Canadian Prime Minister Justin Trudeau on Friday demanded the end of indigenous protests that have been blocking rail traffic in the country for two weeks, but his request was rejected almost immediately by indigenous leaders.
Trudeau appeared in Ottawa before the media accompanied by some of his main ministers and demanded that the indigenous leaders end the blockades that multiply throughout Canada, in solidarity with the Aboriginal wet’suwet’en, who oppose the construction of a gas pipeline in its territory.
“The Canadians have been patient, our Government has been patient. But two weeks have passed and the barricades have to be removed,” the Canadian Prime Minister said with a serious face.
At the same time, Trudeau refused to explicitly state whether he was asking the security forces to intervene and force the removal of the blockades, which have prevented the traffic of goods and passengers for two weeks.
“The court orders have to be obeyed and the law has to be respected. Canadians who are feeling the impact of these blockages are losing patience,” Trudeau said.
Shortly after, Chief Woos, one of the hereditary leaders of the wet’suwet’en, replied to the prime minister that the blockades will continue as long as the Canadian Mounted Police remain in its territory and the construction of the pipeline is still underway.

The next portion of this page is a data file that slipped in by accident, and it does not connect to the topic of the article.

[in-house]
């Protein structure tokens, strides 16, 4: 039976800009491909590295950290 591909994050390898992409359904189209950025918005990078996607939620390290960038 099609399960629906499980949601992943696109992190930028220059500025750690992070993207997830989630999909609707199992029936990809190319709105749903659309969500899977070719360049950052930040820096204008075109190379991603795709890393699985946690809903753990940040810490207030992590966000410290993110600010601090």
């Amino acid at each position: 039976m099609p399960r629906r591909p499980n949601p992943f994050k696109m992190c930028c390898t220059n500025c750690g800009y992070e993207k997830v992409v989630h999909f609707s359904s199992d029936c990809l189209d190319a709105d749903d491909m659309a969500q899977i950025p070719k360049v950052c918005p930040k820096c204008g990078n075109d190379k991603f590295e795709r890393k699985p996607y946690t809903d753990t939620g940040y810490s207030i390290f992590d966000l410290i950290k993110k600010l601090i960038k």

Woos met Friday with the Mohawk Indians of Tyendinaga, which for two weeks have blocked Canada’s main railway corridor, which has led to the suspension of the rail service in the eastern half of the country.
The Mohawks also responded to Trudeau’s words and said they will continue to block the railways that pass through their territory while the Mounted Police is in the wet’suwet’en area.
The hereditary chiefs of the wet’suwet’en oppose the construction of the Coastal GasLink pipeline, a project of 670 kilometers in length, with an investment of 6,000 million Canadian dollars (in the province of British Columbia, in the province of British Columbia) 4.5 billion US dollars).
For weeks, the wet’suwet’en and their supporters have prevented the entry into their territory of workers who have to build the pipeline. The blockade of the wet’suwet’en caused the intervention of the Mounted Police, which arrested several of the protesters.
The arrests generated a wave of solidarity throughout the country by other indigenous groups that began to block roads and railways in support of the wet’suwet’en.